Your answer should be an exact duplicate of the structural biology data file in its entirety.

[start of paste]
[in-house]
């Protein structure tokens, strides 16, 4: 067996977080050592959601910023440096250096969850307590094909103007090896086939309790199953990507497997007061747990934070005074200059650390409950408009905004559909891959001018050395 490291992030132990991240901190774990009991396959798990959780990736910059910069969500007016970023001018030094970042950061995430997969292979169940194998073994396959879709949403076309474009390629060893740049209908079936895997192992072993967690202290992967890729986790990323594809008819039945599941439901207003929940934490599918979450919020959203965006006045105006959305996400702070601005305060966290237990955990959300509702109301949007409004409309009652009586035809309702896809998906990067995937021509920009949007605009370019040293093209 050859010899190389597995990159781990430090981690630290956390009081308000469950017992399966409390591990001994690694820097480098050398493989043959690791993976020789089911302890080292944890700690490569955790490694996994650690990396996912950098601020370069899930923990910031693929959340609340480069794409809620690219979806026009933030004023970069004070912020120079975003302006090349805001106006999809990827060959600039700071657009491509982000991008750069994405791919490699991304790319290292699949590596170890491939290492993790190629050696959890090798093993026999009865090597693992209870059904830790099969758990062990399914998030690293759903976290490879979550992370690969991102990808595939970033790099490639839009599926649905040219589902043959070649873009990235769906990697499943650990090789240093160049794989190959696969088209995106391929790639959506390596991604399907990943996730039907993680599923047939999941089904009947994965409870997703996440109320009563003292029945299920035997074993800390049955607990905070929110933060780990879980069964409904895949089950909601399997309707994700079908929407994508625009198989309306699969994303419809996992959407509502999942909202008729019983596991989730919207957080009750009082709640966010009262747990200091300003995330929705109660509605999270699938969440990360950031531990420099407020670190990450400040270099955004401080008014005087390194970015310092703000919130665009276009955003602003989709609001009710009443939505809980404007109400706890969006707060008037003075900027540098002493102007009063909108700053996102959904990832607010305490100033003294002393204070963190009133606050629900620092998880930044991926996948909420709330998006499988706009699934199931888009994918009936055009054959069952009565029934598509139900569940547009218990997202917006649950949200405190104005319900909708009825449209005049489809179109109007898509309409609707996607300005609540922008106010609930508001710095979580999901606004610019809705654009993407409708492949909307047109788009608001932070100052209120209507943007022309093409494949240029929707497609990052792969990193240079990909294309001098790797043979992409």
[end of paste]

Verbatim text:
[in-house]
């Protein structure tokens, strides 16, 4: 067996977080050592959601910023440096250096969850307590094909103007090896086939309790199953990507497997007061747990934070005074200059650390409950408009905004559909891959001018050395 490291992030132990991240901190774990009991396959798990959780990736910059910069969500007016970023001018030094970042950061995430997969292979169940194998073994396959879709949403076309474009390629060893740049209908079936895997192992072993967690202290992967890729986790990323594809008819039945599941439901207003929940934490599918979450919020959203965006006045105006959305996400702070601005305060966290237990955990959300509702109301949007409004409309009652009586035809309702896809998906990067995937021509920009949007605009370019040293093209 050859010899190389597995990159781990430090981690630290956390009081308000469950017992399966409390591990001994690694820097480098050398493989043959690791993976020789089911302890080292944890700690490569955790490694996994650690990396996912950098601020370069899930923990910031693929959340609340480069794409809620690219979806026009933030004023970069004070912020120079975003302006090349805001106006999809990827060959600039700071657009491509982000991008750069994405791919490699991304790319290292699949590596170890491939290492993790190629050696959890090798093993026999009865090597693992209870059904830790099969758990062990399914998030690293759903976290490879979550992370690969991102990808595939970033790099490639839009599926649905040219589902043959070649873009990235769906990697499943650990090789240093160049794989190959696969088209995106391929790639959506390596991604399907990943996730039907993680599923047939999941089904009947994965409870997703996440109320009563003292029945299920035997074993800390049955607990905070929110933060780990879980069964409904895949089950909601399997309707994700079908929407994508625009198989309306699969994303419809996992959407509502999942909202008729019983596991989730919207957080009750009082709640966010009262747990200091300003995330929705109660509605999270699938969440990360950031531990420099407020670190990450400040270099955004401080008014005087390194970015310092703000919130665009276009955003602003989709609001009710009443939505809980404007109400706890969006707060008037003075900027540098002493102007009063909108700053996102959904990832607010305490100033003294002393204070963190009133606050629900620092998880930044991926996948909420709330998006499988706009699934199931888009994918009936055009054959069952009565029934598509139900569940547009218990997202917006649950949200405190104005319900909708009825449209005049489809179109109007898509309409609707996607300005609540922008106010609930508001710095979580999901606004610019809705654009993407409708492949909307047109788009608001932070100052209120209507943007022309093409494949240029929707497609990052792969990193240079990909294309001098790797043979992409």